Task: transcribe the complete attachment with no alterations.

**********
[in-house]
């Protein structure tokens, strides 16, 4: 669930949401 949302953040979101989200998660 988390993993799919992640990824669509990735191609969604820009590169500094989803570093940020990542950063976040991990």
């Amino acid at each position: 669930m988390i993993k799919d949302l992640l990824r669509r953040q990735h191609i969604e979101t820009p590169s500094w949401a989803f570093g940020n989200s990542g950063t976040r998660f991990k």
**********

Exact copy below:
[in-house]
């Protein structure tokens, strides 16, 4: 669930949401 949302953040979101989200998660 988390993993799919992640990824669509990735191609969604820009590169500094989803570093940020990542950063976040991990």
């Amino acid at each position: 669930m988390i993993k799919d949302l992640l990824r669509r953040q990735h191609i969604e979101t820009p590169s500094w949401a989803f570093g940020n989200s990542g950063t976040r998660f991990k």